Last week on The View, host Whoopi Goldberg made claims about eugenics that don’t line up with history.
Goldberg took issue with conservative commentator S.E. Cupp’s tweet claiming that Democratic presidential candidate Bernie Sanders’ comments promoting population control to reduce climate change were really eugenics in disguise. Sanders’ remarks didn’t qualify under the category of eugenics, said Goldberg. But in attempting to defend Sanders, she made an error of her own. She defined eugenics as, “the science of selective and controlled breeding in an effort to increase characteristics and traits deemed desirable.” She then went on, “Let’s not make something up when it’s not what he said, because when you bring in eugenics, that’s a different conversation. That is the controlling of a population because you don’t like the size of your nose or they’re too dark… Eugenics doesn’t have anything to do with minorities or anybody else….”
Yet, these persons are precisely whom the philosophy of eugenics has affected and was used against throughout the majority of history.
A different definition of eugenics that is not as one-sided as the one Goldberg used defines the term as, “the study of or belief in the possibility of improving the qualities of the human species or a human population, especially by such means as discouraging reproduction by persons having genetic defects or presumed to have inheritable undesirable traits (negative eugenics) or encouraging reproduction by persons presumed to have inheritable desirable traits (positive eugenics).”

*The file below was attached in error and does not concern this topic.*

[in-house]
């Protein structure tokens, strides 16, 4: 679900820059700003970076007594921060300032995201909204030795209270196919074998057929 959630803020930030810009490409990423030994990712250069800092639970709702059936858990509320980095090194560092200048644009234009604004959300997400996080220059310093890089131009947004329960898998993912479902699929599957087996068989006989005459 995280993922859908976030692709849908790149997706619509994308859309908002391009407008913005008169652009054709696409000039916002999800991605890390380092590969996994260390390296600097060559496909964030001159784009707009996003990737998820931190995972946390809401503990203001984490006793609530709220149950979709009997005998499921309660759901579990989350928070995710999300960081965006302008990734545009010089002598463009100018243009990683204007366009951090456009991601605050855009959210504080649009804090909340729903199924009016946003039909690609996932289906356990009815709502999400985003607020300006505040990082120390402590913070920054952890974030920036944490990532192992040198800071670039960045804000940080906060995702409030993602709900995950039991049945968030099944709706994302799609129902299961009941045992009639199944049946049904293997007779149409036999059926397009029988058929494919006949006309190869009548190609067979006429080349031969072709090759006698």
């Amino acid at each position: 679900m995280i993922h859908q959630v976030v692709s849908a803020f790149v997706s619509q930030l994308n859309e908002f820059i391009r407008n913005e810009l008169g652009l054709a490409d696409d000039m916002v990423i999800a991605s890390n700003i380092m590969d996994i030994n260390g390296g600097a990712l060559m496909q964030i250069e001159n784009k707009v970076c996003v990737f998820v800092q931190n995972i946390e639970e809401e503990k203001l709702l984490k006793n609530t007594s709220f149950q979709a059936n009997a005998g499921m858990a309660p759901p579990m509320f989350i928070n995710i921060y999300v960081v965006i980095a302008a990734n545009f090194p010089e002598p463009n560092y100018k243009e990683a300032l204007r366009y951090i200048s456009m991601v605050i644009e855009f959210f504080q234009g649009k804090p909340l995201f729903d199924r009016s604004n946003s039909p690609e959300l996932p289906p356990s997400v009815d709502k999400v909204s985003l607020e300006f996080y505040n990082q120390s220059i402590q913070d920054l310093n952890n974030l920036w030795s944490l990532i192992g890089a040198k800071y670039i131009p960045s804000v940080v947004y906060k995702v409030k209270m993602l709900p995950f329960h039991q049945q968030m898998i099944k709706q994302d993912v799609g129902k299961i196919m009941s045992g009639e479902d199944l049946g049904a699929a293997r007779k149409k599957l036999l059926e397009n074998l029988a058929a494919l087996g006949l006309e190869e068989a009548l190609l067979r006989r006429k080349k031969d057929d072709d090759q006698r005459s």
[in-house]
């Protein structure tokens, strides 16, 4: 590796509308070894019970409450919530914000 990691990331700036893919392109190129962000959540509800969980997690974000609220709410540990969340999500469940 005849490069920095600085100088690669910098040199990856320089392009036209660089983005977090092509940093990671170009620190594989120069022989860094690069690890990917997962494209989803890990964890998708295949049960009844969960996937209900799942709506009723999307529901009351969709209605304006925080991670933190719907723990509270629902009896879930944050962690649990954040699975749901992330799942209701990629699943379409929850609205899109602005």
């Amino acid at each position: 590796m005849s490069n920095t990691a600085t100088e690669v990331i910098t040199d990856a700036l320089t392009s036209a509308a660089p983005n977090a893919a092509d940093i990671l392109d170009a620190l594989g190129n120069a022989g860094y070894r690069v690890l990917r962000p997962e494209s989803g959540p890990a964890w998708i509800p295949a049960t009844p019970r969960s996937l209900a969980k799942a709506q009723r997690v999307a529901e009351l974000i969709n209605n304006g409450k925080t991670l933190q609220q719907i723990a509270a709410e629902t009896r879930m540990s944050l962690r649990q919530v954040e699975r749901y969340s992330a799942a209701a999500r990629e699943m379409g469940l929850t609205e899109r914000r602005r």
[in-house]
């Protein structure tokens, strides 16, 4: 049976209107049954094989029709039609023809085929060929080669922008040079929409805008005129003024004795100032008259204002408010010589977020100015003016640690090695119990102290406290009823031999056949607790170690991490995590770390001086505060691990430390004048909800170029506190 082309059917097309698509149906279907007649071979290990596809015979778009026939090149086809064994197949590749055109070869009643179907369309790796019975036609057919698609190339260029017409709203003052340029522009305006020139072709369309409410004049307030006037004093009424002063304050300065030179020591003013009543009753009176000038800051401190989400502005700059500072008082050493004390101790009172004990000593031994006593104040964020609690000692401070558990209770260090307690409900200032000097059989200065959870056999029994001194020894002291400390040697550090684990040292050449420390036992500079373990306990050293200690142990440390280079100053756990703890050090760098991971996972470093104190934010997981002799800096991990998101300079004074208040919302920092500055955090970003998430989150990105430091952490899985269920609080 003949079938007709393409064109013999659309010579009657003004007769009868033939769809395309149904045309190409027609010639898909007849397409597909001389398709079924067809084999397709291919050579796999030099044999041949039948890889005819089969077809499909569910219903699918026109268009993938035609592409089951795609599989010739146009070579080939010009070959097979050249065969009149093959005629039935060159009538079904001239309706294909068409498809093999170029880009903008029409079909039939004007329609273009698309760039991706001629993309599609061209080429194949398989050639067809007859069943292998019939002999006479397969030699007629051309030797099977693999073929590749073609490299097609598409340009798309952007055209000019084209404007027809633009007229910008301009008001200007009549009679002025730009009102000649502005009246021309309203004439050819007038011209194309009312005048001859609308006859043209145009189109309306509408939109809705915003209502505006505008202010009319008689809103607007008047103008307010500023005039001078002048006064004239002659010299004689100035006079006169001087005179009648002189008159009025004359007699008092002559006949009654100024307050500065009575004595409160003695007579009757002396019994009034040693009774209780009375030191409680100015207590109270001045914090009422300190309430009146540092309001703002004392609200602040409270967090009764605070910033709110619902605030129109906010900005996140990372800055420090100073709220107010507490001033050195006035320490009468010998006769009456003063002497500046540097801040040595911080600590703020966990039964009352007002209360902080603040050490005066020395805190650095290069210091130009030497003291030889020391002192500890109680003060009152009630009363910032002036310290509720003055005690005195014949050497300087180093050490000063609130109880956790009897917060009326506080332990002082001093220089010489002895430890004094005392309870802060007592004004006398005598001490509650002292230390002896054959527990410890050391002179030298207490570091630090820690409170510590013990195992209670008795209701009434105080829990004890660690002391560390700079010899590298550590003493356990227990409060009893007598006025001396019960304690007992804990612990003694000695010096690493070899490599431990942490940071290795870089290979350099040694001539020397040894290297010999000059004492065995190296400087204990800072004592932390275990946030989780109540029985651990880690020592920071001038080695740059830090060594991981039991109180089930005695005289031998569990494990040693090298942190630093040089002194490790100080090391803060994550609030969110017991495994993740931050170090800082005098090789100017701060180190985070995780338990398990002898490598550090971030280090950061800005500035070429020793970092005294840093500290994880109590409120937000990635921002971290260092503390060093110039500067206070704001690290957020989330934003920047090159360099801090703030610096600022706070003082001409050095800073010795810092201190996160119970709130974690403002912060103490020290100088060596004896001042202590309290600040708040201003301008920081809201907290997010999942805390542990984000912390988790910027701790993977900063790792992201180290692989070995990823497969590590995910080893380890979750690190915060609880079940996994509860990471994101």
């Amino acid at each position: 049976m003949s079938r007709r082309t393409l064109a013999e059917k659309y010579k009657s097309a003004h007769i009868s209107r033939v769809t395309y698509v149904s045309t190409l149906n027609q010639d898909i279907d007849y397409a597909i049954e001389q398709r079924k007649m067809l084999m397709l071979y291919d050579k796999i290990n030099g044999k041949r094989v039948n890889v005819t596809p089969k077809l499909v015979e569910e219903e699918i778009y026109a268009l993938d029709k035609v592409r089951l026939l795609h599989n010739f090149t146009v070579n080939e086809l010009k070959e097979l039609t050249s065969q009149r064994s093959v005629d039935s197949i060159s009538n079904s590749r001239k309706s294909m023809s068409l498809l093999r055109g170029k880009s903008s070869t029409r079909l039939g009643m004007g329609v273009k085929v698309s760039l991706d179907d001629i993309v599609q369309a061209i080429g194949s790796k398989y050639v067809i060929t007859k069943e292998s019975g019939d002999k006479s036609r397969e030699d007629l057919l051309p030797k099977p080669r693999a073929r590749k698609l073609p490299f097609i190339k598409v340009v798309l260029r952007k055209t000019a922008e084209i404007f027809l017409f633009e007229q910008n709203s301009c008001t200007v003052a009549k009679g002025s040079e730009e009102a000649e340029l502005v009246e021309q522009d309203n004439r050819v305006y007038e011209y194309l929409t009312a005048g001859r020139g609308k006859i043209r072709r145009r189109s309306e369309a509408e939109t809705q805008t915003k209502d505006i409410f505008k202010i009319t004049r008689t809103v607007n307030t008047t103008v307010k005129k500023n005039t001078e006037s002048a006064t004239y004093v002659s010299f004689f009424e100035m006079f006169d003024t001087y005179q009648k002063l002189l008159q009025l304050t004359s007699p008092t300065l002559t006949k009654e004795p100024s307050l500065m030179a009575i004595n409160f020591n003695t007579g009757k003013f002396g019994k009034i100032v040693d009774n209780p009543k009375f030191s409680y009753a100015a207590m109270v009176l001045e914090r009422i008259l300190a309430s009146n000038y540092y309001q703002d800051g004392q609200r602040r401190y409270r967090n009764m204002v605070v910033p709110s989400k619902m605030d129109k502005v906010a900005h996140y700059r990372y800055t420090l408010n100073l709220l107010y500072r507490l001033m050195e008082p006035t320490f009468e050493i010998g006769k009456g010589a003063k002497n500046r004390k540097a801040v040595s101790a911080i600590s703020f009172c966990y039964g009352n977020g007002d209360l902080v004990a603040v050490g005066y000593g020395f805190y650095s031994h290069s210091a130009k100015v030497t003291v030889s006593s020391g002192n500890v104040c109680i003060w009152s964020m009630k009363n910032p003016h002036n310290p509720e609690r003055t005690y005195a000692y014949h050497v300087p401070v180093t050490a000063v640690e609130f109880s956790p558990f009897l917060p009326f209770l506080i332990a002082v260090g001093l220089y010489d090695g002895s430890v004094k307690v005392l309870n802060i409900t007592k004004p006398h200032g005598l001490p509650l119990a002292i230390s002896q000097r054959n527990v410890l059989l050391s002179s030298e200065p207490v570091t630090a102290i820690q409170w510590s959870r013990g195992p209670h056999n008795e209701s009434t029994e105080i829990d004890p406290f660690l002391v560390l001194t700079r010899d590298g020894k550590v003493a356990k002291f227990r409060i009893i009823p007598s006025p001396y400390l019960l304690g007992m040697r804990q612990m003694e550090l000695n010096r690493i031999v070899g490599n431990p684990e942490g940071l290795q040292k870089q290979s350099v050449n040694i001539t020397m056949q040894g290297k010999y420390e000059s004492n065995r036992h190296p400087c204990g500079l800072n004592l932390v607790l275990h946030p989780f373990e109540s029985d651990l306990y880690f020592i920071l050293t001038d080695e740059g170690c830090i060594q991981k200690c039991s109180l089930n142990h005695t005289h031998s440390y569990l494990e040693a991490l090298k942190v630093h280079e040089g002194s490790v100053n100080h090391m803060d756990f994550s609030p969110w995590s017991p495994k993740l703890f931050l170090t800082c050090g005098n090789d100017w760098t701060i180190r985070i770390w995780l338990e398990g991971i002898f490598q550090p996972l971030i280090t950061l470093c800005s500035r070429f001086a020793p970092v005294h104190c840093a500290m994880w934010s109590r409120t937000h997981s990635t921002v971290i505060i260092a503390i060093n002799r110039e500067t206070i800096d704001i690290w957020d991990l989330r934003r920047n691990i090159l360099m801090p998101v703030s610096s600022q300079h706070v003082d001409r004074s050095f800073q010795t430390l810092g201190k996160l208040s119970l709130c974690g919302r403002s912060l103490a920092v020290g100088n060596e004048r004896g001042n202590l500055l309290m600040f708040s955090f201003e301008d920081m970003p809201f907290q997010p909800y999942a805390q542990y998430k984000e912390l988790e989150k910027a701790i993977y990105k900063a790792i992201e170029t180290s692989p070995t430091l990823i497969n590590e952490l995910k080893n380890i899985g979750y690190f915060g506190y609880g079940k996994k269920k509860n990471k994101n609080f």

As can be read in History.com’s history of eugenics, the idea of reforming society and rooting out the “unwanted” and “undesirable” people was even favored by Plato in Ancient Greece. Little has changed about the heart of eugenics since that time. Eugenics was adopted as a philosophy in America in the early 20th century when Sir Francis Galton (cousin to Charles Darwin) wrote his book, Inquiries into Human Faculty and Its Development, which spoke favorably of eugenics. Afterwards, the Race Betterment Foundation created the idea of family pedigrees and hosted eugenics conferences from 1911 through the 1920s. The foundation supposedly found that the most undesirable traits come mainly from minorities, the lower income population, and immigrants. Later in America’s history of eugenics, forced sterilization was even inflicted upon certain populations from 1909 to 1979. As previously noted by Live Action News, forced sterilizations were committed primarily on the Black community under the guise of preventing more “feeble-minded” people from entering the world.
This aligns closely with the beginning of Planned Parenthood, started by known eugenicist Margaret Sanger. Upon writing to Clarence Gamble, a financier of the North Carolina eugenics program, Sanger revealed the true heart behind their work:
The minister’s work is also important and also he should be trained, perhaps by the Federation as to our ideals and the goal that we hope to reach. We do not want word to go out that we want to exterminate the Negro population and the minister is the man who can straighten out that idea if it ever occurs to any of their more rebellious members.
The powerful pro-life documentary Maafa 21, produced by Life Dynamics, reveals the truth about how eugenics has been used to control minority populations:
Even today, Planned Parenthood places its facilities in low income communities where minorities seem to be the prime target. The Live Action video below exposes that modern-day Planned Parenthood employees were willing to accept donations specifically for funding African-American abortions — or, as the caller put it, aborting Black babies.
Perhaps Ms. Goldberg should take a closer look at ancient and even modern history before claiming on national television that birth control and abortion are not heavily influenced by the eugenics movement. The truth is quite the opposite.
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